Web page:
In Iraq, Saddam said that if Iraq is attacked, it will take the war anywhere in the world "wherever there is sky, land or water," and Foreign Minister Naji Sabri ridiculed the remote location of the Azores summit as emblematic of the "isolation Bush and Blair have put themselves in as a result of their war plans."
In the last-minute summit on this island, the three leaders spoke rarely of their joint sponsorship of a Feb. 24 U.N. Security Council resolution, the 18th concerning Iraq, that sets a deadline of today for Saddam to disarm.
"Win, lose or draw, the diplomatic process ends tomorrow," National Security Council spokesman Sean McCormack said yesterday in the Azores, referring to the joint resolution.
Although supporters are on the verge of collecting the necessary nine votes to pass the resolution, France has vowed to veto any proposal that authorizes the use of force, a stance Mr. Chirac reiterated yesterday in an interview aired on CBS' "60 Minutes."
He said U.N. weapons inspections should continue as long as the inspectors say there is cooperation and progress.
"One month, two months, three months I don't know, but as long as the inspectors tell us that, there's no reason for us to change," he said.
Throughout yesterday's brief news conference, the three leaders referred 10 times to U.N. Resolution 1441, passed in a 15-0 vote Nov. 8, offering Saddam one last chance to disarm.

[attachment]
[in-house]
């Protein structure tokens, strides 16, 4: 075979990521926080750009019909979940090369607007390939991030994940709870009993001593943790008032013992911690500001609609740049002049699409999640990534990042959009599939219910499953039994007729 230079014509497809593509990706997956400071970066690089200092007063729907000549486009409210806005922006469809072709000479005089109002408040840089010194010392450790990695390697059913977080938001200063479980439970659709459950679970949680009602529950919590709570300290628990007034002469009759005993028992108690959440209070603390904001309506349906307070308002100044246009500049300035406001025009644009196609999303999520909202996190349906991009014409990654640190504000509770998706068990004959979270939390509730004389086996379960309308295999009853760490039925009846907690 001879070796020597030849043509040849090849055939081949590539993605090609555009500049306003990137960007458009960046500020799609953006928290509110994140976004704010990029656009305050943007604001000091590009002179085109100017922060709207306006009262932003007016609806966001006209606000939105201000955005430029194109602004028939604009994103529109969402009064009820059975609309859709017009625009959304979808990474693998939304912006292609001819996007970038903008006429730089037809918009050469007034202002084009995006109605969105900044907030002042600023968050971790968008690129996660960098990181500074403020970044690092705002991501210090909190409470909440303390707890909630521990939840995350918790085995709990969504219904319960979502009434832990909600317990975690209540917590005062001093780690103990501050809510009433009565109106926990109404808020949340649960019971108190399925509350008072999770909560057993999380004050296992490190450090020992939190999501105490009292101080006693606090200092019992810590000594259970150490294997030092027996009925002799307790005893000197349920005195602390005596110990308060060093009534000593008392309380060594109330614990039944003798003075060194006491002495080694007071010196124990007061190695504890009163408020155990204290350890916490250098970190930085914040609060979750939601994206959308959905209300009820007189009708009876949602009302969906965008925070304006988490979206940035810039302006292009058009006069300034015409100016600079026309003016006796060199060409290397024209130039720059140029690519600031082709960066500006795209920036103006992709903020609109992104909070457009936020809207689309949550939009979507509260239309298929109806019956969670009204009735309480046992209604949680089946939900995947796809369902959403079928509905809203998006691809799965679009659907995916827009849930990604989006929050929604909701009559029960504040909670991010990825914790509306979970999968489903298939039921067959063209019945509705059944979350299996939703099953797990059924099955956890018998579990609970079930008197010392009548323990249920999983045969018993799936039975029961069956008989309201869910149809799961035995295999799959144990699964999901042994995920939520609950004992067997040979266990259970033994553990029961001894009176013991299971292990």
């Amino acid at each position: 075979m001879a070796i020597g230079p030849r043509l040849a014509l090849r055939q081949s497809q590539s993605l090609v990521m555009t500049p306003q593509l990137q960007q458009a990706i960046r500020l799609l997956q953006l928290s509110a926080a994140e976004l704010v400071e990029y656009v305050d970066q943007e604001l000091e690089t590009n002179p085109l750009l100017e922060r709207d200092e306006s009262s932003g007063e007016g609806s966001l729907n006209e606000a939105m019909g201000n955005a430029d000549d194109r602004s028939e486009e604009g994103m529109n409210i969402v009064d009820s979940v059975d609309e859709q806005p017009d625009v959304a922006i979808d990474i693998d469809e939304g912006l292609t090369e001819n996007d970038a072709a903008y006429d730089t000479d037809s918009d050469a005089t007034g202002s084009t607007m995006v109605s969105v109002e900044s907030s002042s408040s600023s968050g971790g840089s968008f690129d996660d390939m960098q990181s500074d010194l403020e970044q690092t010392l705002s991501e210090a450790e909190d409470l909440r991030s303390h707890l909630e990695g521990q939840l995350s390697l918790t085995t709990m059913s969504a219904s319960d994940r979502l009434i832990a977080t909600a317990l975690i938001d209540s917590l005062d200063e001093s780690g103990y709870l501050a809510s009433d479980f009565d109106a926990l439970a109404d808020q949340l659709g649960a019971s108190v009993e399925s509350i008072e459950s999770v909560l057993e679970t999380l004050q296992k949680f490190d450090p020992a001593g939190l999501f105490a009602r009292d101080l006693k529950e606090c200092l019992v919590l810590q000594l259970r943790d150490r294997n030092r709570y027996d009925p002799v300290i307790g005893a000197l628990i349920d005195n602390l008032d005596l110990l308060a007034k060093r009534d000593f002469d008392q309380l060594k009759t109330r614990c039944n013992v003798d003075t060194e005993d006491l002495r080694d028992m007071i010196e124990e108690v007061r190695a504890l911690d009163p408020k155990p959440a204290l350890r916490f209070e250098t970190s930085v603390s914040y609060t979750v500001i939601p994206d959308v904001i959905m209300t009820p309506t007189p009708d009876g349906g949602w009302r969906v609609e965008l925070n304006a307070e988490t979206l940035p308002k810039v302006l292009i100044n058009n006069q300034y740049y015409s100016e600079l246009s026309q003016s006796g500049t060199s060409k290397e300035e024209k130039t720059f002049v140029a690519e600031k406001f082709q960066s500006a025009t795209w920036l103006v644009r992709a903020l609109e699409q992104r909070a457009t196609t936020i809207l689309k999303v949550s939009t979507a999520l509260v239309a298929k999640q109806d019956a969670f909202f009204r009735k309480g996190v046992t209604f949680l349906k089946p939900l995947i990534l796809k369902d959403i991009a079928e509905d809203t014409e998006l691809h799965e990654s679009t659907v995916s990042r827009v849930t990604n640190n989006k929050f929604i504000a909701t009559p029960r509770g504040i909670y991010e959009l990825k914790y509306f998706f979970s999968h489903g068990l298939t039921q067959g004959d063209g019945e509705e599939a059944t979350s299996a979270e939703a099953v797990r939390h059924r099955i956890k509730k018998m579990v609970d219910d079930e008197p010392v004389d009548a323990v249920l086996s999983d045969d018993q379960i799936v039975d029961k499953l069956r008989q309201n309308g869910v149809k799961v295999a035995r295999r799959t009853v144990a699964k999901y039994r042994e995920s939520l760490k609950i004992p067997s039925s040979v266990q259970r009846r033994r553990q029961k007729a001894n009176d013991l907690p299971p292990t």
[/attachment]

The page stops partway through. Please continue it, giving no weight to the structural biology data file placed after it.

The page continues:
At one point, Mr. Bush angrily yanked out a translation earpiece and said, his voice rising: "The United Nations Security Council looked at the issue 4 months ago and voted unanimously to say, 'Disarm immediately and unconditionally, and if you don't, there are going to be serious consequences.'
"The world has spoken, and it did it in a unified voice," he said, adding, "sorry," before giving the floor to British Prime Minister Tony Blair.
Senior adviser Karen Hughes and speechwriter Michael Gersen accompanied the president on the trip, fueling speculation that a national address by Mr. Bush as early as today, administration officials said would serve as an ultimatum to Saddam.
About 270,000 U.S. and British troops in the region, including more than 1,000 tanks and six U.S. aircraft-carrier battle groups, stand ready to attack.
Voicing the unified message of the three leaders, Mr. Blair said it is their "responsibility to uphold the will of the United Nations" in what "we believe to be the best interest of the U.N." If the three do not enforce Resolution 1441, the United Nations will continue with "perpetual negotiation" and "endless discussion."